John Lee has quit his role as Chief Secretary ahead of Hong Kong’s small-circle leadership race, less than a year after he was appointed to the position.
Current Chief Executive Carrie Lam announced on Monday that she would not run for the position on May 8. Her office confirmed Lee’s resignation in a Wednesday press release: “Mr Lee will proceed on leave with immediate effect.”
Also on Wednesday, local media cited sources as saying that Beijing’s liaison office in Hong Kong had met with members of the Election Committee and urged them to support Lee – the only candidate with the central authorities’ approval.
Who is John Lee?
Lee, 64, joined the Hong Kong Police Force as a probationary inspector in 1977 and was later promoted to chief superintendent in 1997. Subsequently, he was promoted to assistant commissioner in 2003 and senior assistant commissioner in 2007. In 2010, he became the deputy commissioner of the Force.
Lee was appointed as under secretary for security during former chief executive Leung Chun-ying’s administration in 2012, and became the secretary for security when Carrie Lam took office in 2017.
In June 2021, Beijing approved Lam’s nomination and appointed Lee as the chief secretary for administration, replacing Matthew Cheung. It marked the first time a former police officer from the security branch of government had assumed a top role in the administration.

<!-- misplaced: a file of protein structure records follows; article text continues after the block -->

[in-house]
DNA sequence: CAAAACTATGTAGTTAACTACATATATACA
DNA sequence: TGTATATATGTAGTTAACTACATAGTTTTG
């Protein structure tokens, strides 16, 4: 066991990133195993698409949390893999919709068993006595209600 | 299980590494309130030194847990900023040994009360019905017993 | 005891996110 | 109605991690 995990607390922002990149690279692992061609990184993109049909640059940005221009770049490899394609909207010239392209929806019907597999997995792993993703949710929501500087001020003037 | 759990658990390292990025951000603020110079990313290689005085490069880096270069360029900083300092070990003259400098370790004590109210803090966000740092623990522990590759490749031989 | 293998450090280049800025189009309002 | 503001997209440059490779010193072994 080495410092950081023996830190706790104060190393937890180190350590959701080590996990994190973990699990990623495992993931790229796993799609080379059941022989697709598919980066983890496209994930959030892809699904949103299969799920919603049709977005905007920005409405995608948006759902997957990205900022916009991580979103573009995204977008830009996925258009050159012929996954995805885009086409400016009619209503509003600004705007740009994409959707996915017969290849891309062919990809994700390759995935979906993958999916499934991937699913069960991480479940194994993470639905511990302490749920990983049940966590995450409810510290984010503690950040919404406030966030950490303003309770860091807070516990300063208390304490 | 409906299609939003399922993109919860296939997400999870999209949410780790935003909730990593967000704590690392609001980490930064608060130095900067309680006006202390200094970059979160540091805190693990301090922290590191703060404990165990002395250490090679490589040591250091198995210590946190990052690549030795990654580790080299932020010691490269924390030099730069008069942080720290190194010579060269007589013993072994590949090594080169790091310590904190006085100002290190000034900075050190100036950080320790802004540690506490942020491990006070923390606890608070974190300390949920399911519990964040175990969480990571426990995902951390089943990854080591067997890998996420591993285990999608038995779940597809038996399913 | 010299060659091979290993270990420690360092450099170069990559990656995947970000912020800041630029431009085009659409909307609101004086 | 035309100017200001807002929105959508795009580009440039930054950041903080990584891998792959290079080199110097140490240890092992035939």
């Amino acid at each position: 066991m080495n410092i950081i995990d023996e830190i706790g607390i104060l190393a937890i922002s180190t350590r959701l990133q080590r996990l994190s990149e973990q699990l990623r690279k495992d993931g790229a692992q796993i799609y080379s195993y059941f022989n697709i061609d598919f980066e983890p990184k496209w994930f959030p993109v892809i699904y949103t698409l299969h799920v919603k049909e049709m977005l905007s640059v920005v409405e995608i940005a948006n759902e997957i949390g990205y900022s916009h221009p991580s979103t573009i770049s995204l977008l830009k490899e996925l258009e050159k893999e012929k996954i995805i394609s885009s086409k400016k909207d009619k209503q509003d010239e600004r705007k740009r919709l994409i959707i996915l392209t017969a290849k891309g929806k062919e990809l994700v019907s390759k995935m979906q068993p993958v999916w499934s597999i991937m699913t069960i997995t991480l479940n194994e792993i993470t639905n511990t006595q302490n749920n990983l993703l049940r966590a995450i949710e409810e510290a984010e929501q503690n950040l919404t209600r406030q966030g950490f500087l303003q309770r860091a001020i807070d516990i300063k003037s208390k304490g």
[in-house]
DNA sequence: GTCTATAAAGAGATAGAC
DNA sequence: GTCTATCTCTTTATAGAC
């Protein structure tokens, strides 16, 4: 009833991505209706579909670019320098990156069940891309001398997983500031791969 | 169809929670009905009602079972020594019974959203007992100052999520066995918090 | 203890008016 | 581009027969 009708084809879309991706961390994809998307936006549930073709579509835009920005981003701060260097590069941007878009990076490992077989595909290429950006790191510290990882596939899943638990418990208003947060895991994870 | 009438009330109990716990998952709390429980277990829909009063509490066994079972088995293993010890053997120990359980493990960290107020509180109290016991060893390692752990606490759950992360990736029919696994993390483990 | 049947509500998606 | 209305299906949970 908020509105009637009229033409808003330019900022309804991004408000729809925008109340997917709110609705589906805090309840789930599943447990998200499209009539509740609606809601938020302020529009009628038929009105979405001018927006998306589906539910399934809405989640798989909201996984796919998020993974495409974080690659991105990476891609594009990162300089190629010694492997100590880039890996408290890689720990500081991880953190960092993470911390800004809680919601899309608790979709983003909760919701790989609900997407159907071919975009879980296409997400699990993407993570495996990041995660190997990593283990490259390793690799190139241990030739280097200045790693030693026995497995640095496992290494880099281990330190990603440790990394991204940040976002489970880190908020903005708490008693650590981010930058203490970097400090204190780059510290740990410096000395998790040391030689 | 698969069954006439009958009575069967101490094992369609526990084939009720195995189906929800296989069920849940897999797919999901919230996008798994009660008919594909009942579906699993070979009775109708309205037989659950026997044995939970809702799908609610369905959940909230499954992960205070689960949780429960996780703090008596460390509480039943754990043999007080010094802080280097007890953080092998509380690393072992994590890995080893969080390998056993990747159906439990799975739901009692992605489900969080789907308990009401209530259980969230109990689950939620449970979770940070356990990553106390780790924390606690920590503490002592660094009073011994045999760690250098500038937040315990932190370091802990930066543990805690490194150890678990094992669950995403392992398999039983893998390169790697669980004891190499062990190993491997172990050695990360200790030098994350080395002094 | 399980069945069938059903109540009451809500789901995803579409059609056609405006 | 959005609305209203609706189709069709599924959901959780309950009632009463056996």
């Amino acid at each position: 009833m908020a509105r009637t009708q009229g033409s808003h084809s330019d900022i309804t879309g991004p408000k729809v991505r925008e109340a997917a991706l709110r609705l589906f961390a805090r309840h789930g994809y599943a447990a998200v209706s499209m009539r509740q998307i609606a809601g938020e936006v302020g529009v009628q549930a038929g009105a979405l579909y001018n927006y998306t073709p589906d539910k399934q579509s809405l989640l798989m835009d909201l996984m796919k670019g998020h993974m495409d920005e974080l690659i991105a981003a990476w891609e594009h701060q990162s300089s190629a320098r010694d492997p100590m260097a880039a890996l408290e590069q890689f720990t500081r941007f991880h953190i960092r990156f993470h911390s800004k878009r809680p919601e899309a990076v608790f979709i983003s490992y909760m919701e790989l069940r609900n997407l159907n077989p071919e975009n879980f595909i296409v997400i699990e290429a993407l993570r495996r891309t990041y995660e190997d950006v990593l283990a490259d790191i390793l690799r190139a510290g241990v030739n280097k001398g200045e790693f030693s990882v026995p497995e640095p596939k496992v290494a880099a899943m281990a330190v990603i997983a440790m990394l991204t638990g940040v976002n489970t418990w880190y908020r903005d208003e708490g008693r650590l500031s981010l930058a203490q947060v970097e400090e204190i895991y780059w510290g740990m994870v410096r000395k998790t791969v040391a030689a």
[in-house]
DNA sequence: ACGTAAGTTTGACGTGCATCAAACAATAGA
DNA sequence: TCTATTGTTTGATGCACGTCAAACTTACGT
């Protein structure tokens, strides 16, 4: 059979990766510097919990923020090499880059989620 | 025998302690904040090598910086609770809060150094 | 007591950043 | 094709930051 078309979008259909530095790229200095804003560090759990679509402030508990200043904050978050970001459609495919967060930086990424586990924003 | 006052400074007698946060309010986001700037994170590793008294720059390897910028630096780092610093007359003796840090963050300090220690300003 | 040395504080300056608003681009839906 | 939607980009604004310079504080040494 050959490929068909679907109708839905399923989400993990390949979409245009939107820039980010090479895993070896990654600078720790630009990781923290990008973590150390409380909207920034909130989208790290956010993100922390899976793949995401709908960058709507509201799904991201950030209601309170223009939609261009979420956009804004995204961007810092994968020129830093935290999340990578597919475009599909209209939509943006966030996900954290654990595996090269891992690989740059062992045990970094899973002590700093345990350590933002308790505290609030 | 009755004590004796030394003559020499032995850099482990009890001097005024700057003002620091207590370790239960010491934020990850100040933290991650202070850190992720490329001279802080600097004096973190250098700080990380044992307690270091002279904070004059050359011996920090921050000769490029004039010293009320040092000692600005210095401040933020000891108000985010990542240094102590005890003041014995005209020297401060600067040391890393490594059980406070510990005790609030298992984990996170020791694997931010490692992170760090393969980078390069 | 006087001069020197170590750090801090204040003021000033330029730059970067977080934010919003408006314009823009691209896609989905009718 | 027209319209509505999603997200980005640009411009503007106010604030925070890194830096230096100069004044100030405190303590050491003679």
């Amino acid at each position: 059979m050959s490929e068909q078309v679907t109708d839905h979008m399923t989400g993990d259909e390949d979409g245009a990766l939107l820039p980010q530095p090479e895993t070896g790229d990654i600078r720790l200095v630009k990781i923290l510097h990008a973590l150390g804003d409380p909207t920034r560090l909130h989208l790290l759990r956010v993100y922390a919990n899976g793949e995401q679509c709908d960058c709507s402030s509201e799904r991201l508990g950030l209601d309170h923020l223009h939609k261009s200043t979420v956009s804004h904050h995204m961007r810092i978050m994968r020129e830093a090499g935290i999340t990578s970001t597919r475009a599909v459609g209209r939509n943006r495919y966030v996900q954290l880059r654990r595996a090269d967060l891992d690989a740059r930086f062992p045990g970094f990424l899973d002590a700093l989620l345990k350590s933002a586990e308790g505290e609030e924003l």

Lee’s promotion to the No. 2 role in Hong Kong’s government led to criticism that the city had become a police state, prompting Lam to defend the appointment as merit-based.
The nomination period for the upcoming small-circle chief executive race opened on April 3 and will run until April 16. Leadership hopefuls must secure at least 15 nominations from each of the five sectors in the Election Committee to be in the running.
The requirement was added as part of Hong Kong’s election overhaul implemented by Beijing in March 2021. It saw the Election Committee altered, with more seats created for representatives with strong mainland ties.
Hong Kong’s next leader will be decided by the 1,462 current members of the Election Committee on May 8.
Emphasis on national security
When the anti-extradition protests erupted across the city in 2019, as secretary for security, Lee was responsible for the coordination of Hong Kong’s disciplined forces.
He also announced the formal withdrawal of the extradition bill in the Legislative Council on October 23, 2019.
In response to criticism that he “lacked experience in policymaking” when he took the chief secretary position, Lee said he had more than 40 years of experience in government and his understanding of its work was “no less than most colleagues, ” citing his work during the 2019 “riots” as an example.
After Lee was appointed to the role, Lam said his main focus would be to aid her in “how to intensify the maintenance of national security,” while she did not expect him to work on unfamiliar areas like poverty, youth, and ethnic minority issues.
In recent years, Lee has pushed for the implementation of the Article 23 of the Basic Law – Hong Kong’s own national security legislation – and regulations targeting “fake news.”
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